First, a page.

Classroom Assignment

 Show Transcript

Welcome to Beyond the Bell podcast, where you will get an inside look into school life. We cover school-related topics that support your child's education and well-being. As you listen along, we hope you'll gain insights for navigating school with your child and leave with a deeper sense of connection between school and home. Here's your host, Chantelle Quesnelle.

Chantelle: Welcome Simcoe Muskoka Families. In this episode, we are going Beyond The Bell and into the process of classroom assignments. Seems simple, right? Well, we have over 42 elementary schools with many, many classrooms across our school board, all of which are carefully arranged to meet the needs of students, staff, and the school as a whole.

There are so many factors that administrators consider when working through this process of class assignments. And so we wanted to take this opportunity to give you – our parent and caregiver community, an inside scoop on these factors, the thought processes, and why change can be so hard. Our guest today is Deanna Neville-Virardi principal at Monsignor Ronan Catholic School in Beeton. Deanna has been with our school board for 21 years and a principal for three. She's worked in both elementary and secondary panels. She has two adult children who are, who were both students in our school board and one is actually now a teacher at one of our secondary schools. Deanna also has two wonderful grandsons who are students at Simcoe Muskoka Catholic. Welcome, Deanna.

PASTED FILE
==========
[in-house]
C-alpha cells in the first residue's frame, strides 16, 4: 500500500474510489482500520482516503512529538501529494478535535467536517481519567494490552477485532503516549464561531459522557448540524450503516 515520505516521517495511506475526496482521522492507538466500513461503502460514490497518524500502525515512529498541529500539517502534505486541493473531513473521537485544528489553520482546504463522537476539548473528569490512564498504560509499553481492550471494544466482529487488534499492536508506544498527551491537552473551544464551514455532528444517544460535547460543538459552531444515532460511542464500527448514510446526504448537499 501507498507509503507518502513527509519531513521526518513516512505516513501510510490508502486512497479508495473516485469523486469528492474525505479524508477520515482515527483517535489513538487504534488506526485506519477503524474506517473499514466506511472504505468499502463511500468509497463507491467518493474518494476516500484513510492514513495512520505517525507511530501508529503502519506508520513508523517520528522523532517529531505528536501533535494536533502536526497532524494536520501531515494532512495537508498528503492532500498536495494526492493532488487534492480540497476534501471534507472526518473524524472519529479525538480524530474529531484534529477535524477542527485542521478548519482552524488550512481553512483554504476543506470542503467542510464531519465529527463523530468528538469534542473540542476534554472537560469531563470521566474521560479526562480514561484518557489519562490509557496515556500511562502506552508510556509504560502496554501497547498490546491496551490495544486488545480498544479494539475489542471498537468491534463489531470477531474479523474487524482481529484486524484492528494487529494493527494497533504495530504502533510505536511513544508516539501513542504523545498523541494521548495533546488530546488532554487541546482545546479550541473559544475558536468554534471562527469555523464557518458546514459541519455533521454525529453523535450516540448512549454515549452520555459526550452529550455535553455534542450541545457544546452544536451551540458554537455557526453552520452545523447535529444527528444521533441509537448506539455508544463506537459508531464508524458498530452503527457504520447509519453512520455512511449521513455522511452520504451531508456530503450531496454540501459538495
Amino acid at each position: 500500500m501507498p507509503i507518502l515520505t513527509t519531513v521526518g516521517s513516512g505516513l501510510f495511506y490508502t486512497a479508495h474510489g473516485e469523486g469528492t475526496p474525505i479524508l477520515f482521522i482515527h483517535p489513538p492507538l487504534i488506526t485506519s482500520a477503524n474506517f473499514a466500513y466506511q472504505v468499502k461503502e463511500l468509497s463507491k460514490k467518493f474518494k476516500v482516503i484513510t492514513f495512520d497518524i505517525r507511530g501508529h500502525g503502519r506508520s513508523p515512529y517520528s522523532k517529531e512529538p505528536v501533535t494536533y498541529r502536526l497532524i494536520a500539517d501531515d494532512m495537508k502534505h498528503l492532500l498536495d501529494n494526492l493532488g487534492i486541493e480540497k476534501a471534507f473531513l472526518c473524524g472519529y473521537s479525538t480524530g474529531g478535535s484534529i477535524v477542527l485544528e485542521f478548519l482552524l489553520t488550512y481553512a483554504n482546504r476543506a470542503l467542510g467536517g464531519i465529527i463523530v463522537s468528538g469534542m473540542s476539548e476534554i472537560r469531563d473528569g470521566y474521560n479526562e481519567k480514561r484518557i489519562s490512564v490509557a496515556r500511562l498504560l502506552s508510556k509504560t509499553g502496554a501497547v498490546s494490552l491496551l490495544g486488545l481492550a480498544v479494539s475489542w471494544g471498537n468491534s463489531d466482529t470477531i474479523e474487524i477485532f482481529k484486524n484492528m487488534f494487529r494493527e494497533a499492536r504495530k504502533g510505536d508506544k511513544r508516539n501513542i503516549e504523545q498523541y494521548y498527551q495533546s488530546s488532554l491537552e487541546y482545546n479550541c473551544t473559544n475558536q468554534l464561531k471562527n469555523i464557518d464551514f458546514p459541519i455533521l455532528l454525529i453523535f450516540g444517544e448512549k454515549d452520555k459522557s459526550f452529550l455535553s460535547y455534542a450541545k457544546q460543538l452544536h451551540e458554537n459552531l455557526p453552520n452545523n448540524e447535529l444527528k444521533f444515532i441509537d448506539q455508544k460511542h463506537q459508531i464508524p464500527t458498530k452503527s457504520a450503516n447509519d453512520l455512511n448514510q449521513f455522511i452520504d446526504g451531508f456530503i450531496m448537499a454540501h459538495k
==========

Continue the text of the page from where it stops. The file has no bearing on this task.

Deanna: Thank you very much, Chantelle. 

Chantelle: All right. So we're just gonna jump right in Deanna. I know there are so many factors that are involved in class assignments, whether it be for teachers or students or administrators, but, but it's a quite complicated process. So, can you tell us a little bit about that? 

Deanna: Yes, I can. And just uh from the boring procedural side, we have to actually adhere to regulation 132 from the Ministry of Education uh Education Act uh that talks about class size, and we also have to adhere to collective agreements.

So there are some very specific technical requirements that have to come into consideration first. Right.